The presence of major research universities, top medical schools and world-renowned health-care systems make Illinois a leader in medical innovation and expertise.
The treatments and technologies of tomorrow are being developed today in Illinois, where access to top-quality health care is a major contributor to the state’s quality of life.
Hospitals With Impact
The state's 189 hospitals and 216 rural clinics are not only providing top-level treatment and investing in the latest technology, they also are engines of economic growth. More than 425,000 health-care workers in the state include 42,000 physicians and 121,00 nurses.
An Illinois Hospital Association study conducted between January 2008 and November 2011 found:
- Illinois hospitals contribute $78.7 billion to state and local economies each year.
- Even during challenging economic times, the health-care sector in Illinois added 39,400 jobs, representing a 7 percent growth between January 2008 and November 2011.
- The health-care/social assistance sector in the state is projected to add 149,755 jobs by 2018, more than any other sector in the state’s economy.
“In addition to providing vital medical and health-care services to residents, Illinois hospitals are absolutely essential for the state’s economy as a steady, recession-proof source of excellent, well-paying jobs, providing stability and even growth during difficult economic times,” says Maryjane A. Wurth, president and CEO of IHA, says.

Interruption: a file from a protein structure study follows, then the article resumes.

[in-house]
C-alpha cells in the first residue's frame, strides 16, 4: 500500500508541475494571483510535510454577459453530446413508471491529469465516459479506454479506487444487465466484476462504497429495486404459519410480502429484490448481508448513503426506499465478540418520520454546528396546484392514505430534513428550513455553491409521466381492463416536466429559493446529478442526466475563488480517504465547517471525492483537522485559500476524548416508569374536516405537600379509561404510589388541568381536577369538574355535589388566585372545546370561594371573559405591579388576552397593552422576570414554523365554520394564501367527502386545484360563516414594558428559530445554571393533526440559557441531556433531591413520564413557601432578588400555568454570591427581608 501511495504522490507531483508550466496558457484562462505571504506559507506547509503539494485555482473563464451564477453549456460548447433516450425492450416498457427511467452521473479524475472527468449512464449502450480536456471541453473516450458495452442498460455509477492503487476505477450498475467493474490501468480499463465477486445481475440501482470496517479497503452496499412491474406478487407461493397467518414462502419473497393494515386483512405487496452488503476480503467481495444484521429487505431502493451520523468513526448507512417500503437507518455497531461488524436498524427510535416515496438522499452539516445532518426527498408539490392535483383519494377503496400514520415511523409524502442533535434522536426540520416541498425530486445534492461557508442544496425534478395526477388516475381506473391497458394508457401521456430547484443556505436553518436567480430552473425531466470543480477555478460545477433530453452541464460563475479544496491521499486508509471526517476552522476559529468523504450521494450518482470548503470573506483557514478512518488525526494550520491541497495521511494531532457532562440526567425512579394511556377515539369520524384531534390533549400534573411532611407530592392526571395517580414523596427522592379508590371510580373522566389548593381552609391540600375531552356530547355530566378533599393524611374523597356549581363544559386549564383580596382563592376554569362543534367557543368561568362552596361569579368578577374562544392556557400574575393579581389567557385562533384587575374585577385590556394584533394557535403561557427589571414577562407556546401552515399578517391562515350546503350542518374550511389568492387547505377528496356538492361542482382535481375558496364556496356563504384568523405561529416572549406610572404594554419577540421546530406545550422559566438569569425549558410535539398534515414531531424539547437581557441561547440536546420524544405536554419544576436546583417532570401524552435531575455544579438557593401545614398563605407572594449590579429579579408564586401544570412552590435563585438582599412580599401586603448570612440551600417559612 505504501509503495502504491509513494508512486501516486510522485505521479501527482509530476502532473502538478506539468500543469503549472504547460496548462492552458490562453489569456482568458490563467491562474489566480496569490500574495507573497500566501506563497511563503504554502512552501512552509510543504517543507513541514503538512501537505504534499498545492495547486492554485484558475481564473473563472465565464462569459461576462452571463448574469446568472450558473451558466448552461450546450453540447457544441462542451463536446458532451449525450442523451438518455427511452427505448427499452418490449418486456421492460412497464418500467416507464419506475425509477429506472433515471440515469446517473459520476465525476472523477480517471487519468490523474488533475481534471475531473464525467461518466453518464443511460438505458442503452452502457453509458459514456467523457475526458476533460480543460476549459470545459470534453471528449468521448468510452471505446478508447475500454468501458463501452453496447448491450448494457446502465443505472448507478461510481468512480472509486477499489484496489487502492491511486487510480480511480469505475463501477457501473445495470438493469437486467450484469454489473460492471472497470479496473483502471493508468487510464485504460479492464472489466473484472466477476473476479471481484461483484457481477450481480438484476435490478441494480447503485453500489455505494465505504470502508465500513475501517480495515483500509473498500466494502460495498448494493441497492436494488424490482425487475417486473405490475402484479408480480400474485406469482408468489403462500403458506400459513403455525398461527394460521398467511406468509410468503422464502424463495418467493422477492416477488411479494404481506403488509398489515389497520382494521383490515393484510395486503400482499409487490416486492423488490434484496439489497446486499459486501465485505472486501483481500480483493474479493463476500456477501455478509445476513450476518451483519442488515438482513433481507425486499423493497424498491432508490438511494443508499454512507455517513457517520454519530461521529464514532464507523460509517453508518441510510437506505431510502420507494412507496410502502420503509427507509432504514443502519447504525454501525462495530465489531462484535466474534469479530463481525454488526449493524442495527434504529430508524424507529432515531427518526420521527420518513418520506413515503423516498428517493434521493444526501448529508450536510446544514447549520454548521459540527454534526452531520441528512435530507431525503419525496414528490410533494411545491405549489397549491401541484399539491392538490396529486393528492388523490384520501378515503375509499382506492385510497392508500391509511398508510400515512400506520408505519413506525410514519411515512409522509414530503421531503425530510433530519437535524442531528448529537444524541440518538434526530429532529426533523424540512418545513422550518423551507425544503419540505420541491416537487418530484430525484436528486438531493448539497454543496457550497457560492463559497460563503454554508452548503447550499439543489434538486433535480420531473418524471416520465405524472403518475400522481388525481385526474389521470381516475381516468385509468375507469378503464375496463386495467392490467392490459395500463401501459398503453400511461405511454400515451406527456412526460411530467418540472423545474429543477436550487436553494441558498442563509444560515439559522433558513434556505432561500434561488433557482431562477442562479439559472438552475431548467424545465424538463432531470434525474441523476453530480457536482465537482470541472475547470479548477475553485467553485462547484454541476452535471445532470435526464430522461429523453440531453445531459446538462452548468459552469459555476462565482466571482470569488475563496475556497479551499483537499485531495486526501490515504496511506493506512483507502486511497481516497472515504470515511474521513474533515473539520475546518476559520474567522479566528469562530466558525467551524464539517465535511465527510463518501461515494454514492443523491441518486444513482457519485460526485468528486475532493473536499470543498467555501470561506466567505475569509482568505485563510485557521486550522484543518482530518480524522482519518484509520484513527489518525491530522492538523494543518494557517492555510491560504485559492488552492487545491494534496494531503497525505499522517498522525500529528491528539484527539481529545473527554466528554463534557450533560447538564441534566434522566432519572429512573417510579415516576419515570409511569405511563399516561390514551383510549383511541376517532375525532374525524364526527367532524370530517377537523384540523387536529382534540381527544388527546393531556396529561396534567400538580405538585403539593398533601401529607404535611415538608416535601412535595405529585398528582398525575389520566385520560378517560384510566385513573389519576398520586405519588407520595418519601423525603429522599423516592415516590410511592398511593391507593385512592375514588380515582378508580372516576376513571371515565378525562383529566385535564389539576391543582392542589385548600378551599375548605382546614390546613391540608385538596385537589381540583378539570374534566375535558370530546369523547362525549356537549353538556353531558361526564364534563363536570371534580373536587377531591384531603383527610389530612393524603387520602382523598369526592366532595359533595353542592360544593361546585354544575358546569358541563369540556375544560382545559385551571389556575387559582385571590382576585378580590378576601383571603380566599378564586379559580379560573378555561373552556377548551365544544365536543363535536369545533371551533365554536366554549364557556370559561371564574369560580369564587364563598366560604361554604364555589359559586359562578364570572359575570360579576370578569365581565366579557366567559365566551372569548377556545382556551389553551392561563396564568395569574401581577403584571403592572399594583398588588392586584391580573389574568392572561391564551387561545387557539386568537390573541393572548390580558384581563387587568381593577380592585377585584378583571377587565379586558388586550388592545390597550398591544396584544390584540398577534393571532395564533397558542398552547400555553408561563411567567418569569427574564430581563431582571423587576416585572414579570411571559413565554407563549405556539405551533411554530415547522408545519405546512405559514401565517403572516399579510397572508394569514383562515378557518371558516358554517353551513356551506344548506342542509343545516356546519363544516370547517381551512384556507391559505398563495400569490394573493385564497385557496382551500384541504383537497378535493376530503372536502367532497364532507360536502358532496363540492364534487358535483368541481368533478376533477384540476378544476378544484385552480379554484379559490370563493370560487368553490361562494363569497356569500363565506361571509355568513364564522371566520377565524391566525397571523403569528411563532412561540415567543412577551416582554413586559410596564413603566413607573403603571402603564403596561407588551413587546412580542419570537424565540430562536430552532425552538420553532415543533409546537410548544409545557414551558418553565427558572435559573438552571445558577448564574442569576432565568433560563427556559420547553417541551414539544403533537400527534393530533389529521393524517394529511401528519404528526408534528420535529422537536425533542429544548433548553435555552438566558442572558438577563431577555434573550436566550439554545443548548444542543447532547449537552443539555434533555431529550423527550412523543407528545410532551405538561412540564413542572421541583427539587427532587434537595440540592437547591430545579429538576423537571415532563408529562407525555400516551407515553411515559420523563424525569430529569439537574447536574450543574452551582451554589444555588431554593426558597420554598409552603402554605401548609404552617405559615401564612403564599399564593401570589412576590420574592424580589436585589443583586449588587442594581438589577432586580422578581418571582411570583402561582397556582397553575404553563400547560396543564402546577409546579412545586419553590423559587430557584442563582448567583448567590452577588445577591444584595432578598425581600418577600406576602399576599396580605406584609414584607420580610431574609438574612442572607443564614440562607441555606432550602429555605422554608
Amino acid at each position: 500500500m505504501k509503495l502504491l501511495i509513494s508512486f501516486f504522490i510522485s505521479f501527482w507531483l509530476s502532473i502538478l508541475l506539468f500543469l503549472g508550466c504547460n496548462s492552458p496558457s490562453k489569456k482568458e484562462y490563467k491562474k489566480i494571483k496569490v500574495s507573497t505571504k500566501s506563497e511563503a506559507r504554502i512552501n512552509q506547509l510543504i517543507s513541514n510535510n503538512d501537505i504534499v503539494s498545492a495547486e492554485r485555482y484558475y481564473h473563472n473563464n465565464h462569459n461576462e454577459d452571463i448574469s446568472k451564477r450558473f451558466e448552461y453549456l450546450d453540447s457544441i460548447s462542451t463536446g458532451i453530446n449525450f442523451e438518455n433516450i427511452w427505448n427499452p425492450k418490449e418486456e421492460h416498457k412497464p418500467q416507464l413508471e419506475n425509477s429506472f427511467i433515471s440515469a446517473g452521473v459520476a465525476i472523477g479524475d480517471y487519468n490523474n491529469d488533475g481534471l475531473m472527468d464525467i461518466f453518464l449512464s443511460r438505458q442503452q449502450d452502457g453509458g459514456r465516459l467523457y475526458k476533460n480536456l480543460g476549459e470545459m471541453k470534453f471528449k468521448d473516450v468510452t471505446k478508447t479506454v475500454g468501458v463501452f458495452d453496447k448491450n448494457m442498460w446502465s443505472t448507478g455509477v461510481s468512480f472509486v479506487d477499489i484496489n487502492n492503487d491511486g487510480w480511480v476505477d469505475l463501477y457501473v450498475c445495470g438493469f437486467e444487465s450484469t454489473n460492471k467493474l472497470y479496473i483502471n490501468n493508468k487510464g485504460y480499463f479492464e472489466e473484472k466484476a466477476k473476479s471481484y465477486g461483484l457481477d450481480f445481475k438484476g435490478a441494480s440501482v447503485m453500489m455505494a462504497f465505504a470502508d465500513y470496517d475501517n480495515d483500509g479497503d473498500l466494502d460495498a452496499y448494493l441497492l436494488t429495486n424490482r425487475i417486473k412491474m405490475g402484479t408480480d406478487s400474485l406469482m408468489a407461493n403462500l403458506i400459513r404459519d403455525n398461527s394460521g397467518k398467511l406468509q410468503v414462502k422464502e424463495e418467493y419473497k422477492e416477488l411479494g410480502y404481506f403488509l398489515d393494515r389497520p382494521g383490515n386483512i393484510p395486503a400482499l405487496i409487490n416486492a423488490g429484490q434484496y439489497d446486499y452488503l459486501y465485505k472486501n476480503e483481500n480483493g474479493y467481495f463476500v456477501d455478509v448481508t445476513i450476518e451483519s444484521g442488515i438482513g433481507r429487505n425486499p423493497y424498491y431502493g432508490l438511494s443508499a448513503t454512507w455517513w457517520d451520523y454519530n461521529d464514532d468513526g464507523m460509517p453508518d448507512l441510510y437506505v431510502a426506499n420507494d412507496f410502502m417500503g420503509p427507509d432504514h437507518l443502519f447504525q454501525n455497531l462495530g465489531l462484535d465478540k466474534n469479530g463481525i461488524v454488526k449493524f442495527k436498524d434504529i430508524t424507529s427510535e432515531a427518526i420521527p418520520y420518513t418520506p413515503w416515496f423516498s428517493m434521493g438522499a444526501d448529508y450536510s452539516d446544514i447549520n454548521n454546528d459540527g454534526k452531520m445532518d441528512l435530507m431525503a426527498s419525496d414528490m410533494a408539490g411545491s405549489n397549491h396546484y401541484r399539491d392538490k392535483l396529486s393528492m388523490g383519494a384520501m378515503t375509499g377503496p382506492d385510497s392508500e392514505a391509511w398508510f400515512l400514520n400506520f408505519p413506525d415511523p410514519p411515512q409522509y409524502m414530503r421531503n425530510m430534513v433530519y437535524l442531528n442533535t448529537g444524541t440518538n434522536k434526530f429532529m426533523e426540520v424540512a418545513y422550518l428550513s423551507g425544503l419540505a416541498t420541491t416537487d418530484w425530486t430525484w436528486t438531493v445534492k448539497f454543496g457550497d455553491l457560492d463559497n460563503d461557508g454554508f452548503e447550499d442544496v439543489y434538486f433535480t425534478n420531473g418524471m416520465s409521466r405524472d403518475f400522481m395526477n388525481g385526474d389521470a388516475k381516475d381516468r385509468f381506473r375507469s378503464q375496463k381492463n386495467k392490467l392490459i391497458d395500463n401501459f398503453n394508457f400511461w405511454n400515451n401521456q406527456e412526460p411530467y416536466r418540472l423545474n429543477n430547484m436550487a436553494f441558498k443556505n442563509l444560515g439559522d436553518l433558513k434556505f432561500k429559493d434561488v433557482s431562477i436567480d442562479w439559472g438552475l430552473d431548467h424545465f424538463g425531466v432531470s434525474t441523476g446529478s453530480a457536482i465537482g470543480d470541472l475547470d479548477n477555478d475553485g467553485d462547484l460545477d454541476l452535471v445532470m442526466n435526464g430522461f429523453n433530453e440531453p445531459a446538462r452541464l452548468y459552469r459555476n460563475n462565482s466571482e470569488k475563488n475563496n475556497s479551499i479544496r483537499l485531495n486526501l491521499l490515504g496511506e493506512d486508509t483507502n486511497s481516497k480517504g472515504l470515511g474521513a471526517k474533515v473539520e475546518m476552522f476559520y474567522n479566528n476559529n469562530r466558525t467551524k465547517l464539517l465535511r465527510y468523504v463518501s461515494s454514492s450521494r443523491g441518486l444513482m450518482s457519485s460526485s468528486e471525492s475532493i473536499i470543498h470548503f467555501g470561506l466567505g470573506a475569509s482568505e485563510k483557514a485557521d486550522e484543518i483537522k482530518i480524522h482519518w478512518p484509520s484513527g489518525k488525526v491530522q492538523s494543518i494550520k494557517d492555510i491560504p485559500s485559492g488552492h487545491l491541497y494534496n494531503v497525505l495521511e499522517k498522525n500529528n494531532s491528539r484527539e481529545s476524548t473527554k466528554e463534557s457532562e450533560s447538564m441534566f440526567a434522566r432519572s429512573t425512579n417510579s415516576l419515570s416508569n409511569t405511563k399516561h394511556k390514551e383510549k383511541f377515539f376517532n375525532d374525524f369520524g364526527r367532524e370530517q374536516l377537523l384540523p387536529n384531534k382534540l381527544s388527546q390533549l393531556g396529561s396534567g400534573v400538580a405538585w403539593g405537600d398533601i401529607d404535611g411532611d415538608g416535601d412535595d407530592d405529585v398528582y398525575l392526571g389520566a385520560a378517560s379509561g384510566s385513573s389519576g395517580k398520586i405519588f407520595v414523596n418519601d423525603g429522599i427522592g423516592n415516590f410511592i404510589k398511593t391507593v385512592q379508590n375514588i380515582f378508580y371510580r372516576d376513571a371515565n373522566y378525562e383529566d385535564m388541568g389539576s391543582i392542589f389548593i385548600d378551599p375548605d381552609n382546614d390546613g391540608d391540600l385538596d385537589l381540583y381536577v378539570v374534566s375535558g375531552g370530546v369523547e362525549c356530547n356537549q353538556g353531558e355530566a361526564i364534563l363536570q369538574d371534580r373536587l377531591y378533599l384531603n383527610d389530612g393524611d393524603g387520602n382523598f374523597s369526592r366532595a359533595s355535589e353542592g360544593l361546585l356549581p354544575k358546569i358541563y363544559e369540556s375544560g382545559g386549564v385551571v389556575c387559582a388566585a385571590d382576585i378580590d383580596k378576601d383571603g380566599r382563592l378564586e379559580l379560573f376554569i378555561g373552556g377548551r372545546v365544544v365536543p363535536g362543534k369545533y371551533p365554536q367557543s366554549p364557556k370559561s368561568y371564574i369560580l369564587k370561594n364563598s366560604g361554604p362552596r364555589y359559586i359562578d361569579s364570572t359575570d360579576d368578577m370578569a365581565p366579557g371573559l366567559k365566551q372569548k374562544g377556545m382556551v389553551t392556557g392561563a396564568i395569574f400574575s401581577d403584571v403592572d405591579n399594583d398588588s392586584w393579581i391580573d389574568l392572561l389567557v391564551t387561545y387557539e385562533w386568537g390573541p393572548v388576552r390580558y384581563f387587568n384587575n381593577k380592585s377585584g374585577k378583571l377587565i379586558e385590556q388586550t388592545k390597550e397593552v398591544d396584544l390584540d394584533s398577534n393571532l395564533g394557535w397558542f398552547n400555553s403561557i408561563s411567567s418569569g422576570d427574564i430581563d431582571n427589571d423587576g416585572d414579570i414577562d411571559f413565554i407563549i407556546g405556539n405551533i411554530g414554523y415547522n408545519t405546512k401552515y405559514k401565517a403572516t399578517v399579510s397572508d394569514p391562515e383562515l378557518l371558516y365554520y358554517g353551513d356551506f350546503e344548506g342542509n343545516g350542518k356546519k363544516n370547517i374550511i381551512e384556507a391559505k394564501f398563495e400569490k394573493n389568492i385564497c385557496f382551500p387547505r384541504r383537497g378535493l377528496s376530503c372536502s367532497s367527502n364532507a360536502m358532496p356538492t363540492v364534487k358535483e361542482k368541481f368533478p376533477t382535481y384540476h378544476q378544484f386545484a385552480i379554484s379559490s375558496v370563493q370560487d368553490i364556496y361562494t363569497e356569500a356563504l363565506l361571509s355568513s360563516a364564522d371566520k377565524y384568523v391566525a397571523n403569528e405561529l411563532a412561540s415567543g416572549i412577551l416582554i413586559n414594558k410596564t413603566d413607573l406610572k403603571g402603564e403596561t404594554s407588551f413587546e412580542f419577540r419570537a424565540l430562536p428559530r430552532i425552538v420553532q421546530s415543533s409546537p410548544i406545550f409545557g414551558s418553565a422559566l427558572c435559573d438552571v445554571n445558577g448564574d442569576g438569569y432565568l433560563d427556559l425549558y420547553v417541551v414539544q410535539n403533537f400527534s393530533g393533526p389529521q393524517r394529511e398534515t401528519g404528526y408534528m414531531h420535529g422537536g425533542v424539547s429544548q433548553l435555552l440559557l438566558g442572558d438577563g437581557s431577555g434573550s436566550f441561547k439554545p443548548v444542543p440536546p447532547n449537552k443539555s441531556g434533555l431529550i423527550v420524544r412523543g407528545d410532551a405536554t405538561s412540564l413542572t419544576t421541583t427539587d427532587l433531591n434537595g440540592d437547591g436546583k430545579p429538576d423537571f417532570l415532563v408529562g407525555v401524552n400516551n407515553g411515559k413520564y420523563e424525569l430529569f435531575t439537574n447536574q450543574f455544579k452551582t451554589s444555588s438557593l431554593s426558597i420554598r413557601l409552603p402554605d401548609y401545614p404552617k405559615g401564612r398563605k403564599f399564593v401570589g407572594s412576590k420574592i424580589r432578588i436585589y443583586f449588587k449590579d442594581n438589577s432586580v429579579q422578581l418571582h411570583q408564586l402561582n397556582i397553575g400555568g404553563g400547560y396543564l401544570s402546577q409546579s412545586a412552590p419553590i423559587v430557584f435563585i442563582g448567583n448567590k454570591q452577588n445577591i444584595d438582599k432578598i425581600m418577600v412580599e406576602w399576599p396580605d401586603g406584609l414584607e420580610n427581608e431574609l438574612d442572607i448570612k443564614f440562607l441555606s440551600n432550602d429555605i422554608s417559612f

Education is Key
Illinois has eight medical schools. Two of them – the University of Chicago’s Pritzker School of Medicine and the Feinberg School of Medicine at Northwestern University – are routinely nationally ranked.
“Our school’s national reputation is primarily built on the diverse strengths of its talented faculty,” says Dr. Holly J. Humphrey, dean of the Pritzker School of Medicine. “Our faculty receives some of the highest per capita research funding for a medical school, and our students are taught by this same full-time faculty; this creates a robust educational environment.”
Hospitals across the state are receiving national accolades for the care they provide. Advocate Illinois Masonic Medical Center, Advocate Christ Medical Center in Oak Lawn and Carle Foundation Hospital in Urbana were named among the best teaching hospitals in the nation in 2012 by Truven Health Analytics (formerly Thomson Reuters).
Dr. William Adair, vice president of clinical transformation at Advocate Christ Medical Center, says that Truven’s recent poll ranked its facility as one of the top 100 hospitals in the country; it’s one of four Illinois hospitals and one of 15 major teaching hospitals to make the list.
“Truven saw that we were able to survive and thrive in an increasingly difficult economic environment,” Adair says. “We also have a relentless pursuit of perfectionism that is achieved through day-to-day diligence. We like to call it servant leadership; it’s embedded in our culture.”